Scientology also seems to have connections with some police personnel and entities, mostly through its various social and charitable programs. But these connections seem to occur mostly in areas where Scientology has a formal presence (64) and I don’t believe there are any Scientology churches or missions in the state of Virginia. There is a church in Washington D.C.(65) and some apparent police connections there,(66) but the D.C. police seems to be a largely local organization with no apparent formal connections to Virginia Tech, Blacksburg or to Cho’s hometown of Centerville.(67) I’ve also seen no reports of any Scientology connections in those three Virginia locations outside of the general activity that occurred after the Virginia Tech killings that was discussed above.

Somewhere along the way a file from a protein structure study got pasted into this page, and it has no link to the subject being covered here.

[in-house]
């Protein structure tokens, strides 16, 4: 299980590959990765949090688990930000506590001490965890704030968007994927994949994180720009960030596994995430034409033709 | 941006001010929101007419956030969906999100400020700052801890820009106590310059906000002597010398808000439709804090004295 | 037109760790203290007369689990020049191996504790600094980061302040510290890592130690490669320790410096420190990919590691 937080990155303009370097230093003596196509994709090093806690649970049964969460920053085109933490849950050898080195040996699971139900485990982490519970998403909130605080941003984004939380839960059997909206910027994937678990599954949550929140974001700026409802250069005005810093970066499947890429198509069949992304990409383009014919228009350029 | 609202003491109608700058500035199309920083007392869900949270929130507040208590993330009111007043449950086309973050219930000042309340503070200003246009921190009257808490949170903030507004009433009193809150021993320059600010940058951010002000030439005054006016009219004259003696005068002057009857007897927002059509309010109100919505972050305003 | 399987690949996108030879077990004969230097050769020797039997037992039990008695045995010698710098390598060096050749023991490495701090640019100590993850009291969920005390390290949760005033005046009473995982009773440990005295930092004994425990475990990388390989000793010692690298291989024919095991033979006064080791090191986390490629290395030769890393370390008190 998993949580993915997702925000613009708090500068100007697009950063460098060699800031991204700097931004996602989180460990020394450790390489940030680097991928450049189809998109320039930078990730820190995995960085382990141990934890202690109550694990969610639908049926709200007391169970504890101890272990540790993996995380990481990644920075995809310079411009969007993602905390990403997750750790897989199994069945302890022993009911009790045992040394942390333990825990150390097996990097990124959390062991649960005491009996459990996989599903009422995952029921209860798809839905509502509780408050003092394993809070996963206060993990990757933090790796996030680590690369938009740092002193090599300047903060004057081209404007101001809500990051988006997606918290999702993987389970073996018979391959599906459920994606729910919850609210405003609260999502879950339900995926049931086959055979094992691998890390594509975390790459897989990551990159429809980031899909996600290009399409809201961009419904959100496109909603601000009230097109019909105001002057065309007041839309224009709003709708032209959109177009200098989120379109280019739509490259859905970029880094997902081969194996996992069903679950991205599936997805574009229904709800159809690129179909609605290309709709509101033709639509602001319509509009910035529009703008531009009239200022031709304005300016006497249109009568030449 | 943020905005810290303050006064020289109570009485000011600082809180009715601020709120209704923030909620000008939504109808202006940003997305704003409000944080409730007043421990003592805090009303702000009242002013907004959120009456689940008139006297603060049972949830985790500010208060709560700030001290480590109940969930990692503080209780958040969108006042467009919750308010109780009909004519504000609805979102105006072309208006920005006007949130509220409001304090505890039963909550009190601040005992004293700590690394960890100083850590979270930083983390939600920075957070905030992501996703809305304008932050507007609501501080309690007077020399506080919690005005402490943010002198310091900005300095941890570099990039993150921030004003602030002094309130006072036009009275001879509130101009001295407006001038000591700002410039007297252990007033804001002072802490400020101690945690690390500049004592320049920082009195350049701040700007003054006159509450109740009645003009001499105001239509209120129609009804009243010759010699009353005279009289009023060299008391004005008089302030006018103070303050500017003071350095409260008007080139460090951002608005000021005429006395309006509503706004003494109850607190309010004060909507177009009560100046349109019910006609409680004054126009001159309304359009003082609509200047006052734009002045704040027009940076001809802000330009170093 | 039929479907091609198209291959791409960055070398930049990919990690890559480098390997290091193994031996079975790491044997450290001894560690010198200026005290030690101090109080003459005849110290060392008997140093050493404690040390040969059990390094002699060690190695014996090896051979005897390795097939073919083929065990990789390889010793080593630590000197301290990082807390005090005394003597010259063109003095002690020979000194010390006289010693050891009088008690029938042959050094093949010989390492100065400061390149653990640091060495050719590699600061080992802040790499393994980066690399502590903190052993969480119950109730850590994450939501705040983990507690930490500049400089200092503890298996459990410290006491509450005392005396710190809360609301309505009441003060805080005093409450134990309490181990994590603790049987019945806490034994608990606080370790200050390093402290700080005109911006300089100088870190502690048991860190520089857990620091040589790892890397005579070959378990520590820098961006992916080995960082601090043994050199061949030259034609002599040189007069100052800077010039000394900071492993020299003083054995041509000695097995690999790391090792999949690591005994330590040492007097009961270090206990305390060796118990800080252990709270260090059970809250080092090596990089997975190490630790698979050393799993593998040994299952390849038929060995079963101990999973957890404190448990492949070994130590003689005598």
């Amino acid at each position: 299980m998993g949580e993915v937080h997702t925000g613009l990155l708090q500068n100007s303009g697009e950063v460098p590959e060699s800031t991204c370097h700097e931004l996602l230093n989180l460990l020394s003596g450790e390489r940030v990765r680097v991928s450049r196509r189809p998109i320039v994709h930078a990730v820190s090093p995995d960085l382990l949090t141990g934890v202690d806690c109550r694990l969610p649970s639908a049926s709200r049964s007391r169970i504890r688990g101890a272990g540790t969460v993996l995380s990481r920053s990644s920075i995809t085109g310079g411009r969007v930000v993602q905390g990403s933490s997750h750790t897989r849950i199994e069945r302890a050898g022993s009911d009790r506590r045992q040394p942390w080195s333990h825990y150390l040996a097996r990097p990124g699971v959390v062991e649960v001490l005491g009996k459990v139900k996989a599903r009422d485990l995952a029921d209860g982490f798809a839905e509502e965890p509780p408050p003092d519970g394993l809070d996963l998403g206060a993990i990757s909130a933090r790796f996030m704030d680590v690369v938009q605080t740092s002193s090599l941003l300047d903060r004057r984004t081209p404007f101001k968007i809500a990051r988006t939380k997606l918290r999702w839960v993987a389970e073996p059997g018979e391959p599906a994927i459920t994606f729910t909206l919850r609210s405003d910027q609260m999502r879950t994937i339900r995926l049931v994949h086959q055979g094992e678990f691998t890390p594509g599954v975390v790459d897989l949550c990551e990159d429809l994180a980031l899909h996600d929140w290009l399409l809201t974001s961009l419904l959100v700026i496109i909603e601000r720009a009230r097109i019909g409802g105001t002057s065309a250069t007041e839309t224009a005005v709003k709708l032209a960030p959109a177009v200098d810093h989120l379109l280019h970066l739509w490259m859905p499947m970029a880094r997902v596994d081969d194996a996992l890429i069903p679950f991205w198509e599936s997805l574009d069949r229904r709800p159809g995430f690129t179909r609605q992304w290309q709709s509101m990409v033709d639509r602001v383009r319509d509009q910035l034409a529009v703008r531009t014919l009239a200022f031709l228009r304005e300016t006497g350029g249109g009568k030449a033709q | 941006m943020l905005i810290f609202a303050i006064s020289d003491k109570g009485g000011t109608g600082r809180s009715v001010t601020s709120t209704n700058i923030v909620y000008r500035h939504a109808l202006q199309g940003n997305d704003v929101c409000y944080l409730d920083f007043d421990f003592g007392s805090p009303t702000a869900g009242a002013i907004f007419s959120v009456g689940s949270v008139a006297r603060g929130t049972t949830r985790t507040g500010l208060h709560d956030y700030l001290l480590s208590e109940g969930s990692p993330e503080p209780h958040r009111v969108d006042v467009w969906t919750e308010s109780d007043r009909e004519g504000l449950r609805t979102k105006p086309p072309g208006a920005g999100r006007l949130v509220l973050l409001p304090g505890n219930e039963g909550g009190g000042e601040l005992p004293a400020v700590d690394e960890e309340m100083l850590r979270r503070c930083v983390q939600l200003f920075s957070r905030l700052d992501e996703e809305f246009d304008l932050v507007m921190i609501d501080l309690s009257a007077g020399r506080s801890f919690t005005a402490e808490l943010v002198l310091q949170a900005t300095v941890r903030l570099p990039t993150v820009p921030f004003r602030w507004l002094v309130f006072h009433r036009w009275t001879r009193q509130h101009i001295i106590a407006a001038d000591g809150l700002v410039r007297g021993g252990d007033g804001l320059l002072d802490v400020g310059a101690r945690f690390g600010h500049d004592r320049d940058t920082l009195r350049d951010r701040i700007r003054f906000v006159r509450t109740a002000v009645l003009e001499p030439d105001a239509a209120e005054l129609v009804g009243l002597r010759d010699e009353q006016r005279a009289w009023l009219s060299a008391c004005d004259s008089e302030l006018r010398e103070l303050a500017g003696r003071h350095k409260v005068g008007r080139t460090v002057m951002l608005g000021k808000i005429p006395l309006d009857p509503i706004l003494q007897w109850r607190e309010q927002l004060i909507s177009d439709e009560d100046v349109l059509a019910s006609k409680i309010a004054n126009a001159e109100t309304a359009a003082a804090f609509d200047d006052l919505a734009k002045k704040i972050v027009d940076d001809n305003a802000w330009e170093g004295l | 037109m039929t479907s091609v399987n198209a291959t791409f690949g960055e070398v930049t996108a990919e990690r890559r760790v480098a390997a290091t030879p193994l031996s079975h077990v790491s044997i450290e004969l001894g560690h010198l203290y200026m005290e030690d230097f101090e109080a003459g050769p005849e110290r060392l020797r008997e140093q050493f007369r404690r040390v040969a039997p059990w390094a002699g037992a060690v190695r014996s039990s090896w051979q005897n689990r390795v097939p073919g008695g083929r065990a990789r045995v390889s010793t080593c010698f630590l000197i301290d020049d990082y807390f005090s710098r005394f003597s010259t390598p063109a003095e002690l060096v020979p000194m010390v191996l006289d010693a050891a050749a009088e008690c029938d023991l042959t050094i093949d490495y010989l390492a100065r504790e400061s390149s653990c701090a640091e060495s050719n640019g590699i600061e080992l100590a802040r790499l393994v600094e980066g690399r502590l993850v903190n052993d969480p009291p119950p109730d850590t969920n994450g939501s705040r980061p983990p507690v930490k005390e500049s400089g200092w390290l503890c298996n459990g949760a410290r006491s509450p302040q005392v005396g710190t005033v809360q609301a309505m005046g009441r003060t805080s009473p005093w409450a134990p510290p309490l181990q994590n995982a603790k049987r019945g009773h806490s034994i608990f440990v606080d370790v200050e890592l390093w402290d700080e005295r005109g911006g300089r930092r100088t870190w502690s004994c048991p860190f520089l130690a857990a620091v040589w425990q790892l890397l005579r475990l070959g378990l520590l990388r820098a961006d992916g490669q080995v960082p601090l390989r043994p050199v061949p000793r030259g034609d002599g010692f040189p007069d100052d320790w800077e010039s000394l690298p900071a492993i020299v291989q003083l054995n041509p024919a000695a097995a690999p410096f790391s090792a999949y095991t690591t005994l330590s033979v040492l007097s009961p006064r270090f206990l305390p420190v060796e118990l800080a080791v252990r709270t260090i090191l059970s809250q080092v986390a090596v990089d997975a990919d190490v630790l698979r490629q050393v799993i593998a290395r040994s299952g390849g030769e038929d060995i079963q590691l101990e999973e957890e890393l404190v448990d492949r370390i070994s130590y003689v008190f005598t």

Alternatively, there were some possible non-Scientology intelligence agency-like connections to Cho. One was the Virginia Tech Police Department (VTPD). In December 2006, Wendell Flinchum was named the new head of the VTPD after serving as interim chief since July. He was a 21-year veteran of the VTPD and had graduated from the FBI National Academy (Section 222) in 2005.(68) The FBI National Academy is for the development of law enforcement leaders and is by invitation only. Developing partnerships with other agencies is included in the Academy’s mission (69) and intelligence issues are included in its curricula.(70) And the FBI itself says that its entire organization is an intelligence-driven agency.(71) The FBI also has an extensive national (72) and international (73) presence. Among Flinchum’s previous duties at the VTPD was serving as liaison to federal, state and local agencies.(74) So through Flinchum, the VTPD had a good FBI connection as well as connections to other nationwide government agencies. Capt. Flinchum’s predecessor was another FBI National Academy graduate, Debra Duncan, who had served as VTPD chief since 2001,(75) making the FBI connection even stronger. The VTPD’s History web page also said that from 1974 to 1976, three Virginia Tech police officers had attended the FBI National Academy,(76) so apparently the VTPD has a history of at least some of its officers having this common FBI academic connection. From the FBI side, the FBI has an Office of Law Enforcement Coordination which develops relationships with state, local and campus law enforcement agencies as well as others.(77)